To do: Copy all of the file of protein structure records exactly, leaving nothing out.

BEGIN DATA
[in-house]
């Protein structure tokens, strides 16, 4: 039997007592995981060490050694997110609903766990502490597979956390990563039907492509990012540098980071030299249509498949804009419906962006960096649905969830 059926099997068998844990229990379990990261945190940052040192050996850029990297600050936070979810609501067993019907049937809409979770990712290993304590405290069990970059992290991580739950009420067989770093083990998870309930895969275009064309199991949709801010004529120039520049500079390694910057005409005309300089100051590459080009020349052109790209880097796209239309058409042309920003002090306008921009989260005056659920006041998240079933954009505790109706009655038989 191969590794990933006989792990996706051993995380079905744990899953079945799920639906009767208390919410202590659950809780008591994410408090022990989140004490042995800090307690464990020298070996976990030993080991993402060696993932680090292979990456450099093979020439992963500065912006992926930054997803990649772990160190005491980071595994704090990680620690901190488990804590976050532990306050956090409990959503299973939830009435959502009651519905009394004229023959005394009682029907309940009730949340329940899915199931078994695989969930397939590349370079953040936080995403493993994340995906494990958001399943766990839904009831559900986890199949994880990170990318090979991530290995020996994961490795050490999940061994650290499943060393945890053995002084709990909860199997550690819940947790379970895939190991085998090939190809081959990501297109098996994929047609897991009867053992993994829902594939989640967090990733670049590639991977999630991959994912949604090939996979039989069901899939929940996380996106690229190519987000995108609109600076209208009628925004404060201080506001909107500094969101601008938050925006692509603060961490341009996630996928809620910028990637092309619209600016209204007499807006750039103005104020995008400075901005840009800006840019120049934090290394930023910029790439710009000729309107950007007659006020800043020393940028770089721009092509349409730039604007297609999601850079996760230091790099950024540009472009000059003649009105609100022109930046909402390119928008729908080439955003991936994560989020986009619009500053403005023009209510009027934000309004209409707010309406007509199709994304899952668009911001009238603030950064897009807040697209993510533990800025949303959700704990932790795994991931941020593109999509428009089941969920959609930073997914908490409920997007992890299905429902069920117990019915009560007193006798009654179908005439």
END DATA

[in-house]
């Protein structure tokens, strides 16, 4: 039997007592995981060490050694997110609903766990502490597979956390990563039907492509990012540098980071030299249509498949804009419906962006960096649905969830 059926099997068998844990229990379990990261945190940052040192050996850029990297600050936070979810609501067993019907049937809409979770990712290993304590405290069990970059992290991580739950009420067989770093083990998870309930895969275009064309199991949709801010004529120039520049500079390694910057005409005309300089100051590459080009020349052109790209880097796209239309058409042309920003002090306008921009989260005056659920006041998240079933954009505790109706009655038989 191969590794990933006989792990996706051993995380079905744990899953079945799920639906009767208390919410202590659950809780008591994410408090022990989140004490042995800090307690464990020298070996976990030993080991993402060696993932680090292979990456450099093979020439992963500065912006992926930054997803990649772990160190005491980071595994704090990680620690901190488990804590976050532990306050956090409990959503299973939830009435959502009651519905009394004229023959005394009682029907309940009730949340329940899915199931078994695989969930397939590349370079953040936080995403493993994340995906494990958001399943766990839904009831559900986890199949994880990170990318090979991530290995020996994961490795050490999940061994650290499943060393945890053995002084709990909860199997550690819940947790379970895939190991085998090939190809081959990501297109098996994929047609897991009867053992993994829902594939989640967090990733670049590639991977999630991959994912949604090939996979039989069901899939929940996380996106690229190519987000995108609109600076209208009628925004404060201080506001909107500094969101601008938050925006692509603060961490341009996630996928809620910028990637092309619209600016209204007499807006750039103005104020995008400075901005840009800006840019120049934090290394930023910029790439710009000729309107950007007659006020800043020393940028770089721009092509349409730039604007297609999601850079996760230091790099950024540009472009000059003649009105609100022109930046909402390119928008729908080439955003991936994560989020986009619009500053403005023009209510009027934000309004209409707010309406007509199709994304899952668009911001009238603030950064897009807040697209993510533990800025949303959700704990932790795994991931941020593109999509428009089941969920959609930073997914908490409920997007992890299905429902069920117990019915009560007193006798009654179908005439």